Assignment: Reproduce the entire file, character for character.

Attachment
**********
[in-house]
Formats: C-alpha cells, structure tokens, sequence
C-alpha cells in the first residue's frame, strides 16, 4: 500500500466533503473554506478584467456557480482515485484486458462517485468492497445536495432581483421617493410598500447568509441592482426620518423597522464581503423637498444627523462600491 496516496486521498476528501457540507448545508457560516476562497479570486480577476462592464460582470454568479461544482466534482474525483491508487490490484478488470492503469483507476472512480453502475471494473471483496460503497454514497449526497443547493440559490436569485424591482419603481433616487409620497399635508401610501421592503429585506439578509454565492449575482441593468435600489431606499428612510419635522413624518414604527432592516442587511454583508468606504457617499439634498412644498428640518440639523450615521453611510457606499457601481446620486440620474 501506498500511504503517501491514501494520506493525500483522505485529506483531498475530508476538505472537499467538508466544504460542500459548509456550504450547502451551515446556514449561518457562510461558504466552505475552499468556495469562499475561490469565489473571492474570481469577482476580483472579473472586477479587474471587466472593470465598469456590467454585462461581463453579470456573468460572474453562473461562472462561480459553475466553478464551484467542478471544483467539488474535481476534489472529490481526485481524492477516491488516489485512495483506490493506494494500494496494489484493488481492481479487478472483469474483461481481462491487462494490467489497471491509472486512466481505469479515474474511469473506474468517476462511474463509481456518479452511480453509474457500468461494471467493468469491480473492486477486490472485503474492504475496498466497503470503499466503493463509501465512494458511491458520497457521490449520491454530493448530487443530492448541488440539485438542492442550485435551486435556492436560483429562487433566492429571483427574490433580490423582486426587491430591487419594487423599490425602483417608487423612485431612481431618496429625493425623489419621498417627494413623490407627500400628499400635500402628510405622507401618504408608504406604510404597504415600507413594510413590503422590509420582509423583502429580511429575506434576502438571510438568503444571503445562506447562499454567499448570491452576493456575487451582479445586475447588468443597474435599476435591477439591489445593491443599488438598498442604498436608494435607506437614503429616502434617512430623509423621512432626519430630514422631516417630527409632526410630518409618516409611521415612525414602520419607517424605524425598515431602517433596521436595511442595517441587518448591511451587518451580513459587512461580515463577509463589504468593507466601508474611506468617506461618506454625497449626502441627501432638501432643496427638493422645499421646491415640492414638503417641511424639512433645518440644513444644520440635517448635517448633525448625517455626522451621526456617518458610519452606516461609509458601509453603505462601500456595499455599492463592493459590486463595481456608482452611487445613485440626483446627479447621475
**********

[in-house]
Formats: C-alpha cells, structure tokens, sequence
C-alpha cells in the first residue's frame, strides 16, 4: 500500500466533503473554506478584467456557480482515485484486458462517485468492497445536495432581483421617493410598500447568509441592482426620518423597522464581503423637498444627523462600491 496516496486521498476528501457540507448545508457560516476562497479570486480577476462592464460582470454568479461544482466534482474525483491508487490490484478488470492503469483507476472512480453502475471494473471483496460503497454514497449526497443547493440559490436569485424591482419603481433616487409620497399635508401610501421592503429585506439578509454565492449575482441593468435600489431606499428612510419635522413624518414604527432592516442587511454583508468606504457617499439634498412644498428640518440639523450615521453611510457606499457601481446620486440620474 501506498500511504503517501491514501494520506493525500483522505485529506483531498475530508476538505472537499467538508466544504460542500459548509456550504450547502451551515446556514449561518457562510461558504466552505475552499468556495469562499475561490469565489473571492474570481469577482476580483472579473472586477479587474471587466472593470465598469456590467454585462461581463453579470456573468460572474453562473461562472462561480459553475466553478464551484467542478471544483467539488474535481476534489472529490481526485481524492477516491488516489485512495483506490493506494494500494496494489484493488481492481479487478472483469474483461481481462491487462494490467489497471491509472486512466481505469479515474474511469473506474468517476462511474463509481456518479452511480453509474457500468461494471467493468469491480473492486477486490472485503474492504475496498466497503470503499466503493463509501465512494458511491458520497457521490449520491454530493448530487443530492448541488440539485438542492442550485435551486435556492436560483429562487433566492429571483427574490433580490423582486426587491430591487419594487423599490425602483417608487423612485431612481431618496429625493425623489419621498417627494413623490407627500400628499400635500402628510405622507401618504408608504406604510404597504415600507413594510413590503422590509420582509423583502429580511429575506434576502438571510438568503444571503445562506447562499454567499448570491452576493456575487451582479445586475447588468443597474435599476435591477439591489445593491443599488438598498442604498436608494435607506437614503429616502434617512430623509423621512432626519430630514422631516417630527409632526410630518409618516409611521415612525414602520419607517424605524425598515431602517433596521436595511442595517441587518448591511451587518451580513459587512461580515463577509463589504468593507466601508474611506468617506461618506454625497449626502441627501432638501432643496427638493422645499421646491415640492414638503417641511424639512433645518440644513444644520440635517448635517448633525448625517455626522451621526456617518458610519452606516461609509458601509453603505462601500456595499455599492463592493459590486463595481456608482452611487445613485440626483446627479447621475